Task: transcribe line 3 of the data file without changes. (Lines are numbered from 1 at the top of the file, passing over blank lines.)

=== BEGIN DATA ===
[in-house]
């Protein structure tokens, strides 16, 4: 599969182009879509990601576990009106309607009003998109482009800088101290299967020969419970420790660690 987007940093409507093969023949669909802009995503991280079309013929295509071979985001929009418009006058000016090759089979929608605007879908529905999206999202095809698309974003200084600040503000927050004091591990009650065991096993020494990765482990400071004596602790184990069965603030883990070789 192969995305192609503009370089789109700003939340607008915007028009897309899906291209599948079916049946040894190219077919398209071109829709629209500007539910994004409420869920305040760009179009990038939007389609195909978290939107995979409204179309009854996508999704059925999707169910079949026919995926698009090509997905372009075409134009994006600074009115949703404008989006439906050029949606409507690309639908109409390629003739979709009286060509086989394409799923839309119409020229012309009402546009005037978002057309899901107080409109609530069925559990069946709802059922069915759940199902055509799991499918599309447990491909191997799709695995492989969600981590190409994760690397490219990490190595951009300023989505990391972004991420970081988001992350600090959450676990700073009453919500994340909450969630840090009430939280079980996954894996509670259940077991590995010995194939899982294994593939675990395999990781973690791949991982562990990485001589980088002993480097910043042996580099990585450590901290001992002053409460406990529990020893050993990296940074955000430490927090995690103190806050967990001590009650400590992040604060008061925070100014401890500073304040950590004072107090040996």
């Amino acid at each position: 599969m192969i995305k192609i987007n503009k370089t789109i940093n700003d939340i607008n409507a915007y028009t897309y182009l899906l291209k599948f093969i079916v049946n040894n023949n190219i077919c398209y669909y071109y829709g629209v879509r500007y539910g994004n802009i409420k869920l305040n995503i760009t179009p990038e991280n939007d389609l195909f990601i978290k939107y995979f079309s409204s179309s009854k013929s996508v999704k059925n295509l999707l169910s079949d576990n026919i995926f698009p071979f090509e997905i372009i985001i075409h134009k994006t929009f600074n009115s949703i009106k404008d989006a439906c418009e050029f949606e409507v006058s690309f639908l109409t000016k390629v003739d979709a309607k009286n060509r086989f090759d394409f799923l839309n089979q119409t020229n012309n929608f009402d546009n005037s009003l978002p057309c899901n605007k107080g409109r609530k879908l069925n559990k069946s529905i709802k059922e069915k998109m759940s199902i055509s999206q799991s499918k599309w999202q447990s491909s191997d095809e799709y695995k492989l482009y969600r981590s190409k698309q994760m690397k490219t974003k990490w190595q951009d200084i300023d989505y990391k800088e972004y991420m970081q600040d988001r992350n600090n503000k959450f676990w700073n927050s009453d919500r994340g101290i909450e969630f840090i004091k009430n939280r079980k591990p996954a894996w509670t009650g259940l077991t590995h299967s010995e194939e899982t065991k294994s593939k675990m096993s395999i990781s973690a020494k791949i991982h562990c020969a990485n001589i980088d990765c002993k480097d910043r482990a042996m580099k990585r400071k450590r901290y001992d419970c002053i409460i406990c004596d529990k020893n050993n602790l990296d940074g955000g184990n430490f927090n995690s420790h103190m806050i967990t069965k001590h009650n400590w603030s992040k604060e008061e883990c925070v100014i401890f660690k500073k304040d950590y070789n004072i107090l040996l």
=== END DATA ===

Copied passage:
């Amino acid at each position: 599969m192969i995305k192609i987007n503009k370089t789109i940093n700003d939340i607008n409507a915007y028009t897309y182009l899906l291209k599948f093969i079916v049946n040894n023949n190219i077919c398209y669909y071109y829709g629209v879509r500007y539910g994004n802009i409420k869920l305040n995503i760009t179009p990038e991280n939007d389609l195909f990601i978290k939107y995979f079309s409204s179309s009854k013929s996508v999704k059925n295509l999707l169910s079949d576990n026919i995926f698009p071979f090509e997905i372009i985001i075409h134009k994006t929009f600074n009115s949703i009106k404008d989006a439906c418009e050029f949606e409507v006058s690309f639908l109409t000016k390629v003739d979709a309607k009286n060509r086989f090759d394409f799923l839309n089979q119409t020229n012309n929608f009402d546009n005037s009003l978002p057309c899901n605007k107080g409109r609530k879908l069925n559990k069946s529905i709802k059922e069915k998109m759940s199902i055509s999206q799991s499918k599309w999202q447990s491909s191997d095809e799709y695995k492989l482009y969600r981590s190409k698309q994760m690397k490219t974003k990490w190595q951009d200084i300023d989505y990391k800088e972004y991420m970081q600040d988001r992350n600090n503000k959450f676990w700073n927050s009453d919500r994340g101290i909450e969630f840090i004091k009430n939280r079980k591990p996954a894996w509670t009650g259940l077991t590995h299967s010995e194939e899982t065991k294994s593939k675990m096993s395999i990781s973690a020494k791949i991982h562990c020969a990485n001589i980088d990765c002993k480097d910043r482990a042996m580099k990585r400071k450590r901290y001992d419970c002053i409460i406990c004596d529990k020893n050993n602790l990296d940074g955000g184990n430490f927090n995690s420790h103190m806050i967990t069965k001590h009650n400590w603030s992040k604060e008061e883990c925070v100014i401890f660690k500073k304040d950590y070789n004072i107090l040996l």